Water, air, and fire in today’s morning roundup:
Wells Fargo has filed a motion to dismiss Philadelphia’s lawsuit that claims the bank violated the Fair Housing Act by targeting minority borrowers, the Legal Intelligencer reports. The bank contends that the city’s arguments have at least six degrees of separation between “any allegedly discriminatory loans and the city’s claimed injuries,” and, without a clear connection, the liability “could stretch to any remote yet imaginable aspect of ‘economic and social life’ in a never-ending causal chain.”
Reading Terminal has installed screens showing real-time SEPTA and PATCO info, Jason Laughlin reports. SEPTA is investing about $11 million to modernize its real-time data systems; the agency shared at its January capital budget open house that it hopes the upgrades will be complete by 2020.
After the fire: Ori Feibush has begun construction on 11 homes adjacent to his project at 20th and Wharton, Billy Penn’s Mike Dent reports. Feibush says that “he doesn’t expect the arson to be any kind of turning point in the neighborhood” and that it instead created a lack of supply that immediately drove housing prices up roughly $50,000. In May, WHYY’s Bobby Allyn reported that Feibush believed that “upwardly mobile white folks who grew up outside of the city” were responsible for the fire in Point Breeze.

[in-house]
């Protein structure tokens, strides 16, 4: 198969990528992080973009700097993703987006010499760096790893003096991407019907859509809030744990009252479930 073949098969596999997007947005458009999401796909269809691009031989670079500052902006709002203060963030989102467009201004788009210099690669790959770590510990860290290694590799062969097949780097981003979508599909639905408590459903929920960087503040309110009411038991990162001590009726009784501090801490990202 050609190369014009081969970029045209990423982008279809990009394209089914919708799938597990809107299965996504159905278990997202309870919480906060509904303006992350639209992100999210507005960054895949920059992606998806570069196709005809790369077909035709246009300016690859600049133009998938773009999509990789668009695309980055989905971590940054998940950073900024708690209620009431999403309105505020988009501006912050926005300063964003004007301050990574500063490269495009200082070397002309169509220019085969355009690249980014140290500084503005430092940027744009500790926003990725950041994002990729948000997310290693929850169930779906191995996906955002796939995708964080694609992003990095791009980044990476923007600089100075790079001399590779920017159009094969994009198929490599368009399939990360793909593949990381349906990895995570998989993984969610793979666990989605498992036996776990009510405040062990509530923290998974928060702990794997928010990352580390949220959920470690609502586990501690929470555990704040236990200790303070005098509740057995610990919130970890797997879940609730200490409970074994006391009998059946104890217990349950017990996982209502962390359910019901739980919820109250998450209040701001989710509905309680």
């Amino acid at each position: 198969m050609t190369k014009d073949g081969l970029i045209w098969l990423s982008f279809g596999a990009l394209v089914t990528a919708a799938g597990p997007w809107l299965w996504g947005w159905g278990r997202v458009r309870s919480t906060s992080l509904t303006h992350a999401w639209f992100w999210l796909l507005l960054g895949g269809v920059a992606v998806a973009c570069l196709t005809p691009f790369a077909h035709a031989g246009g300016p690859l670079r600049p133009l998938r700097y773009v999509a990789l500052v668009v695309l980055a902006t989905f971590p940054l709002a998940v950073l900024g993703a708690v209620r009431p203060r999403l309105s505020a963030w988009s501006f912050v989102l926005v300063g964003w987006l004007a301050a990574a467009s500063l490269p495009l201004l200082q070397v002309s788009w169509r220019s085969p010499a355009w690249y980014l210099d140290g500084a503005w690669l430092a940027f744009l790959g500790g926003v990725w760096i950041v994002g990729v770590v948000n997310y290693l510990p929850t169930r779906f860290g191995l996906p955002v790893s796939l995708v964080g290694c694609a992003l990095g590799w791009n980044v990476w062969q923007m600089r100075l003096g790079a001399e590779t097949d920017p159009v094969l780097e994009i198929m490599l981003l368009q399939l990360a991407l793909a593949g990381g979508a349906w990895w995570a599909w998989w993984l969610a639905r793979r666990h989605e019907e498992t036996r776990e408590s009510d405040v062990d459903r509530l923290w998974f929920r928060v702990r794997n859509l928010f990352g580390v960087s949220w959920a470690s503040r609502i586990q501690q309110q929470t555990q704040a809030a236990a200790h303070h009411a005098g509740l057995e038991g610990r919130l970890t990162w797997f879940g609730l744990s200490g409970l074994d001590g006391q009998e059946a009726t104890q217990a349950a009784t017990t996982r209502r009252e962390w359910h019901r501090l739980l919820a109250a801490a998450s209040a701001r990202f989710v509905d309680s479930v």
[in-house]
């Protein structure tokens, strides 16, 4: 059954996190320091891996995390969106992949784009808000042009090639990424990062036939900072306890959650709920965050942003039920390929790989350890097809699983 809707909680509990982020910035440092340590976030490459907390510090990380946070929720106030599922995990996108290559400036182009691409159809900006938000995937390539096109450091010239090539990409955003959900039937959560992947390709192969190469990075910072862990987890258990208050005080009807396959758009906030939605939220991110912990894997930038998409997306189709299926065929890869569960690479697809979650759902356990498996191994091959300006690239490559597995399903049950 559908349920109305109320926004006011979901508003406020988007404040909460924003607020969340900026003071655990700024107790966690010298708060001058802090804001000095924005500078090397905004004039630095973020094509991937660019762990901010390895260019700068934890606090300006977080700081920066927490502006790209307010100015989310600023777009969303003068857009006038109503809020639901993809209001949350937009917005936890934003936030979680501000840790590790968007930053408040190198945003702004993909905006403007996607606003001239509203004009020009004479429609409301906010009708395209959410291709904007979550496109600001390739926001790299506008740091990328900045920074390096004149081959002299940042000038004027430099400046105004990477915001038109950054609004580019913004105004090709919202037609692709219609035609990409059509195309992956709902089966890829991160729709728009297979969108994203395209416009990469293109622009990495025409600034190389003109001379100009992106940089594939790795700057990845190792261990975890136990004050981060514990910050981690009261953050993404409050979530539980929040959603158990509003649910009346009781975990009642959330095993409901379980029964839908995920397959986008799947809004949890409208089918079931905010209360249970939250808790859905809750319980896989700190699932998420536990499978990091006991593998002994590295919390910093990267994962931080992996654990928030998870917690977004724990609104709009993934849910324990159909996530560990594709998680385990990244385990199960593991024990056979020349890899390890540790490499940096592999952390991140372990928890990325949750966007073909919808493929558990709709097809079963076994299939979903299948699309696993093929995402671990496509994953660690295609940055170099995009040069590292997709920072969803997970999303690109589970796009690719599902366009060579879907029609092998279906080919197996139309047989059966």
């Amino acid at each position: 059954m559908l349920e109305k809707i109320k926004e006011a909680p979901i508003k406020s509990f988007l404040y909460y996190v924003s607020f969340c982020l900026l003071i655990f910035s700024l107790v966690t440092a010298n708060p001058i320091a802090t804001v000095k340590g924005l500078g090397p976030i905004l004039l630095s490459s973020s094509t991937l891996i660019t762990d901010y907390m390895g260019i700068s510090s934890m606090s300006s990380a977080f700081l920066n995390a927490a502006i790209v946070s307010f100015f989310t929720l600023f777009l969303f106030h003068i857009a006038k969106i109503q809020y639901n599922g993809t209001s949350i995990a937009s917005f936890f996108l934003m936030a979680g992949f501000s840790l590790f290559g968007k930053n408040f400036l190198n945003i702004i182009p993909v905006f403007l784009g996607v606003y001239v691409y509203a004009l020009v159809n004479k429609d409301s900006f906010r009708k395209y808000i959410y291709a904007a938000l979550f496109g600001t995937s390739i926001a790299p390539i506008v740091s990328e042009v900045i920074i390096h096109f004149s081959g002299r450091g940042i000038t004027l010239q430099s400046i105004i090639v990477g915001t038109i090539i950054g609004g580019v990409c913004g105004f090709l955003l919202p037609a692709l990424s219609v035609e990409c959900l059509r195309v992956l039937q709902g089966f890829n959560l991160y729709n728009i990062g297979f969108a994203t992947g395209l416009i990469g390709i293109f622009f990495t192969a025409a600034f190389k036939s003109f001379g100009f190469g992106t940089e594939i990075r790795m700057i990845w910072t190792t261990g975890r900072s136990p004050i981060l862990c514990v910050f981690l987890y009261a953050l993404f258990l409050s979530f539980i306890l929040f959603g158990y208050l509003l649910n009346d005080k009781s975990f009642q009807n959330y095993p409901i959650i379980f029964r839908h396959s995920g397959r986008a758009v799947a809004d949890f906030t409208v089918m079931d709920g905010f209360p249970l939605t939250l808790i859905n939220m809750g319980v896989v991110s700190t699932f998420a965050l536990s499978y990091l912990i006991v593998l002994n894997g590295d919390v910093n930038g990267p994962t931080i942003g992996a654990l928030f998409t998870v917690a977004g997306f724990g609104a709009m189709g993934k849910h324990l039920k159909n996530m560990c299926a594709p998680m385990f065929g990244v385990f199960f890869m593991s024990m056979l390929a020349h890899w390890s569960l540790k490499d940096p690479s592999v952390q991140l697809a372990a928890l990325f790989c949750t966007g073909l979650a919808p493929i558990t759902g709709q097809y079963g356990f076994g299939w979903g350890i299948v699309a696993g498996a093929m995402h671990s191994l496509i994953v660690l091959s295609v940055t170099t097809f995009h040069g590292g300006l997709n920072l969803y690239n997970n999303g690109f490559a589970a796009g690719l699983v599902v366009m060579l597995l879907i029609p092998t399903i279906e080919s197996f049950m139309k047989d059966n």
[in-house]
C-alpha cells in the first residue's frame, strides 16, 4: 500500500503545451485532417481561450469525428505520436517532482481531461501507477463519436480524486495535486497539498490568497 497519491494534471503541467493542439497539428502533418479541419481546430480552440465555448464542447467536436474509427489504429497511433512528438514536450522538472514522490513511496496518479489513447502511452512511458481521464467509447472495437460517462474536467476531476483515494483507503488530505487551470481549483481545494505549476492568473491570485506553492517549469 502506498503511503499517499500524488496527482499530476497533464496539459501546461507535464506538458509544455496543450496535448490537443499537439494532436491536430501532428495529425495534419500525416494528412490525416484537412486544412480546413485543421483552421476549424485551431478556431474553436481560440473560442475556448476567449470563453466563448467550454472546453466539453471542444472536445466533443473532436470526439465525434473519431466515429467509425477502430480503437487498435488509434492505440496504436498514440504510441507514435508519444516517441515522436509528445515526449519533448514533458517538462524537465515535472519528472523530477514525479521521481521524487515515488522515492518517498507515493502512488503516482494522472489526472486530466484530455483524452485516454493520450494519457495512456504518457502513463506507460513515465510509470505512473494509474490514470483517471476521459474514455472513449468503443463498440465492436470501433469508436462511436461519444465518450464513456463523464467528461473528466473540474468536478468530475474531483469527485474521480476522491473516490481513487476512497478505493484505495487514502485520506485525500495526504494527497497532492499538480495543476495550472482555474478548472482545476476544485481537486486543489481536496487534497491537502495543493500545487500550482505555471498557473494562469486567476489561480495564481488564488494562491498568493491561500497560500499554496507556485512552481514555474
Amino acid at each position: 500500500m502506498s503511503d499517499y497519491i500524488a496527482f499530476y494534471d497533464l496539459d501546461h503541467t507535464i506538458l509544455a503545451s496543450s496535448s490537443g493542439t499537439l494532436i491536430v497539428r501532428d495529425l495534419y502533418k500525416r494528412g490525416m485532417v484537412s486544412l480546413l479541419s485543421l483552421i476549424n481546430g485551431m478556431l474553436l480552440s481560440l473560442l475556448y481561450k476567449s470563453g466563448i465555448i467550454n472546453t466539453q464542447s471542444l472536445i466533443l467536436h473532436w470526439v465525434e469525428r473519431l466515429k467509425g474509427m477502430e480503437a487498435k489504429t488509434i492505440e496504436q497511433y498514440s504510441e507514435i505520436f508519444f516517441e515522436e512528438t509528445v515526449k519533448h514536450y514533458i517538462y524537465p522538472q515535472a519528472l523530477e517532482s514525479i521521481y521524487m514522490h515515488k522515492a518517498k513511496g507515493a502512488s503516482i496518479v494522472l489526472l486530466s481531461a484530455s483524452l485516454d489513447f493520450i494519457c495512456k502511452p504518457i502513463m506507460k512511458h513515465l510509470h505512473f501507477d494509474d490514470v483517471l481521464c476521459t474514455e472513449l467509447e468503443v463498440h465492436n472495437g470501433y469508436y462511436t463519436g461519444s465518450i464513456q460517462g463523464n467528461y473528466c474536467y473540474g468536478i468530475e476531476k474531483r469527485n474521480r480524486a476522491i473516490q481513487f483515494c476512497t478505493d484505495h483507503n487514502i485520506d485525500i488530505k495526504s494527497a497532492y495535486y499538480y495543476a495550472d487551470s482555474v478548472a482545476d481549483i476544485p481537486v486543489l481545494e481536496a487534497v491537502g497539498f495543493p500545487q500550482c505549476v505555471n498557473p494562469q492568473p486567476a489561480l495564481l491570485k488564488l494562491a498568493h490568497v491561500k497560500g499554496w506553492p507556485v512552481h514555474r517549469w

NJDEP has closed three beaches and issued advisories for 31 more due bacteria in water samples exceeding the state quality standard, reports Justin Auciello for WHYY. Auciello writes that some waterways are typically susceptible to higher bacteria levels after rainfall and associated storm runoff, which the region has seen quite a bit of recently.
Across the pond, the U.K. government announced today that it will ban the sale of new diesel and gas cars and vans by 2040, reports foreign NPR correspondent Joanna Kakissis. The government issued the ban in an effort to improve air quality and reduce the number of highly polluting cars.